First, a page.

Kenya Airways reports worst ever loss at Sh36.2bn

Kenya Airways aircraft

A Kenya Airways plane at the Jomo Kenyatta International Airport.

Photo credit: File

Kenya Airways has sunk deeper into the red after it reported a Sh36.2 billion loss for the year ended December 2020, the biggest loss in the airline's history.

Its revenue shrunk by nearly 60 per cent to Sh52.8 billion as the Covid-19 pandemic took a toll on the national carrier. Its passenger numbers dipped by 65.7 per cent to 1.8 million in the year under review. This saw its customer revenue shrink from Sh103.6 billion to Sh33.7 billion.

Its comprehensive losses were worsened by a further Sh5.1 billion loss on hedged exchange differences on borrowings and another Sh4.8 billion, was lost on fuel related hedges. 

This pushed the total comprehensive loss for the airline, which made a loss of Sh12.9 billion in a similar period last year, to Sh46.2 billion, which is five time the Sh8.8 billion comprehensive loss made last year.

The loss comes at a time when the government advanced a Sh10 billion bailout package to keep the airline afloat, as it pursues its nationalisation.

"The year 2020 was globally the worst year in the history of aviation. Airline passenger traffic was reduced to levels last seen in 1999, wiping out 21 years of airline passenger traffic growth," KQ chairman Michael Joseph said in a statement.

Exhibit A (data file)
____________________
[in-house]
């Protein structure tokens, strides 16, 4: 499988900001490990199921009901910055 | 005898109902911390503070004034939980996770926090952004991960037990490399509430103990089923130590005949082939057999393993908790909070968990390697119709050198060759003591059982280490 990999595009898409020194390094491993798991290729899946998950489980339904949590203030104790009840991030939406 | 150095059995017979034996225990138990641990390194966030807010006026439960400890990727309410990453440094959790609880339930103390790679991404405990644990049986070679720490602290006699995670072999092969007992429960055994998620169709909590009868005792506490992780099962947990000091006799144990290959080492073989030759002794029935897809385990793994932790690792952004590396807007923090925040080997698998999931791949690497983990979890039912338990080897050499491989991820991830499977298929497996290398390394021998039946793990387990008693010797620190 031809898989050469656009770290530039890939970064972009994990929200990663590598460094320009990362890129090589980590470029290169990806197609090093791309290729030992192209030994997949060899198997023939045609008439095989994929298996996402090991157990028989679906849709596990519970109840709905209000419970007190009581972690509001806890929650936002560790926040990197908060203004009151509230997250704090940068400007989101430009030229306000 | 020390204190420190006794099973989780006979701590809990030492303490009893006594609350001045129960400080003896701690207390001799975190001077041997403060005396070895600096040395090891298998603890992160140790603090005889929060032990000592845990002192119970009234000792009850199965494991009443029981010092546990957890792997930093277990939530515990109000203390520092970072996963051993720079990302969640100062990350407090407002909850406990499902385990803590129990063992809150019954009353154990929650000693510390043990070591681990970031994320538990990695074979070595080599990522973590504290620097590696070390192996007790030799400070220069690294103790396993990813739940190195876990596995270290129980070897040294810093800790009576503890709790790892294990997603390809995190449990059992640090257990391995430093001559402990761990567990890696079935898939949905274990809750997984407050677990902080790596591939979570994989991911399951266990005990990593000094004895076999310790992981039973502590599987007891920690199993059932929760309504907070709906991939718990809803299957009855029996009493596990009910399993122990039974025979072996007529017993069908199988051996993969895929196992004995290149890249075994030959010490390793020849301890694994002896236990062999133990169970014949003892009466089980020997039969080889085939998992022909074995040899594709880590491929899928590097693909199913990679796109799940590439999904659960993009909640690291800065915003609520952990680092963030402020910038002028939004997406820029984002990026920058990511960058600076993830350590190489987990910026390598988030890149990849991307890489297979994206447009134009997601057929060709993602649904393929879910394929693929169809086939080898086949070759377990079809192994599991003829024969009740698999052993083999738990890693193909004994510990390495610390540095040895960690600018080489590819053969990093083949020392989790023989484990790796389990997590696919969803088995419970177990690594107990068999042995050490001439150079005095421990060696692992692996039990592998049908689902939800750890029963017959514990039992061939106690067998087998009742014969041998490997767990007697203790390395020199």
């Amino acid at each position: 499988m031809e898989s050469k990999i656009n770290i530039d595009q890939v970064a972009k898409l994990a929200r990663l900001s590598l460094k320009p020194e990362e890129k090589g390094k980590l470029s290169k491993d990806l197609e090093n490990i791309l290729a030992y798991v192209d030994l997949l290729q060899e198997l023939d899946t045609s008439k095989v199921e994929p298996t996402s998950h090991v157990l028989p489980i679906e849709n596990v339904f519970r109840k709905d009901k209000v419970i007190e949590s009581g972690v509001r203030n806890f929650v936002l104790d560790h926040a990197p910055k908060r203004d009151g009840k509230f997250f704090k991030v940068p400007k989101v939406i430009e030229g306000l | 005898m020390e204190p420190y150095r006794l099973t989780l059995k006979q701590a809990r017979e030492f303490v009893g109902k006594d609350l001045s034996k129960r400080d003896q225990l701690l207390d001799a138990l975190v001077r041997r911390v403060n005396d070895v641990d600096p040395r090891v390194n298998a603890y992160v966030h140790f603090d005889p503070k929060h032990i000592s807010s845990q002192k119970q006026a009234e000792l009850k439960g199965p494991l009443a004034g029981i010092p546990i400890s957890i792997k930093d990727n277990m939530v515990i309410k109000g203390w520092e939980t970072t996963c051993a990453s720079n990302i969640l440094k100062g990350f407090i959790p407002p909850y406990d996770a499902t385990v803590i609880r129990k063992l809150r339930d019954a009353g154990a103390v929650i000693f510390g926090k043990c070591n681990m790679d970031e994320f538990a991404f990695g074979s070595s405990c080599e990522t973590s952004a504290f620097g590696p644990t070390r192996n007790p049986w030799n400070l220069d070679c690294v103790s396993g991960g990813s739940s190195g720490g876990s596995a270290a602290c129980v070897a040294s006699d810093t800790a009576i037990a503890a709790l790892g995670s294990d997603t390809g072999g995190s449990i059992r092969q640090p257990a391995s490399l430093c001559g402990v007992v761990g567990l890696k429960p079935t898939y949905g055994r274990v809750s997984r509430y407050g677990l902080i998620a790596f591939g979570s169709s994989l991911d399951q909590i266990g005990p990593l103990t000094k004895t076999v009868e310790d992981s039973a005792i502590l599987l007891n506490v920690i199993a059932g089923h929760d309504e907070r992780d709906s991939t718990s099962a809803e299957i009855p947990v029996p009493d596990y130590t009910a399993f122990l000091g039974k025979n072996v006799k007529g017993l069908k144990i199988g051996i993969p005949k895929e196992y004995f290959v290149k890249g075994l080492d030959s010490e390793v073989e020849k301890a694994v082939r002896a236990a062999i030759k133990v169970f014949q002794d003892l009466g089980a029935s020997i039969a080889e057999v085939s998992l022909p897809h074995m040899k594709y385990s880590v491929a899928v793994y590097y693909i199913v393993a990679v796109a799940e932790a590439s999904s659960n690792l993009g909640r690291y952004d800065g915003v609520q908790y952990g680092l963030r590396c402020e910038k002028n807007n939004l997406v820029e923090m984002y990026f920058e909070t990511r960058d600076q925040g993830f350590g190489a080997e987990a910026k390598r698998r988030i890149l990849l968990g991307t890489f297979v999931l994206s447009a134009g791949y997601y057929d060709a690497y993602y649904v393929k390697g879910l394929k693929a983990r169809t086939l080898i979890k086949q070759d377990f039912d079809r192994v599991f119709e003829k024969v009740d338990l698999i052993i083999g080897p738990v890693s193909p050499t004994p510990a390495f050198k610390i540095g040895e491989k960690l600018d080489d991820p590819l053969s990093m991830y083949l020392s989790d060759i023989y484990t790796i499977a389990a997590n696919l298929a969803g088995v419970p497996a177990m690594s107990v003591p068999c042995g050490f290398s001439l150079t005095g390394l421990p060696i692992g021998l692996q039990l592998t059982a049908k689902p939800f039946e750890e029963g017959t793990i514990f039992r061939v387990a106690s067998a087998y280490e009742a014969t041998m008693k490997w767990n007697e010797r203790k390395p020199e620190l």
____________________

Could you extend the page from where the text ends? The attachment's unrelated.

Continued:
KQ said that for the first time in its history, it shut down scheduled operations from April to July 2020 following the government's directive to suspend all scheduled passenger services into and out of the country to curb spread of Covid-19.

"Upon resumption of scheduled operations in August, network operations in August, network operations remained low as the effects of the pandemic continue to be felt and with travel restrictions still prevalent in some of our key destinations," Mr Joseph said.

KQ said it operated some charter flights and repatriation flights for foreign governments during the lockdown to support its revenue generation. It also operated several repatriation flights to bring Kenyans home.

"In addition, the company ramped up its cargo operations, attaining new customers and penetrating new sectors," the airline said.


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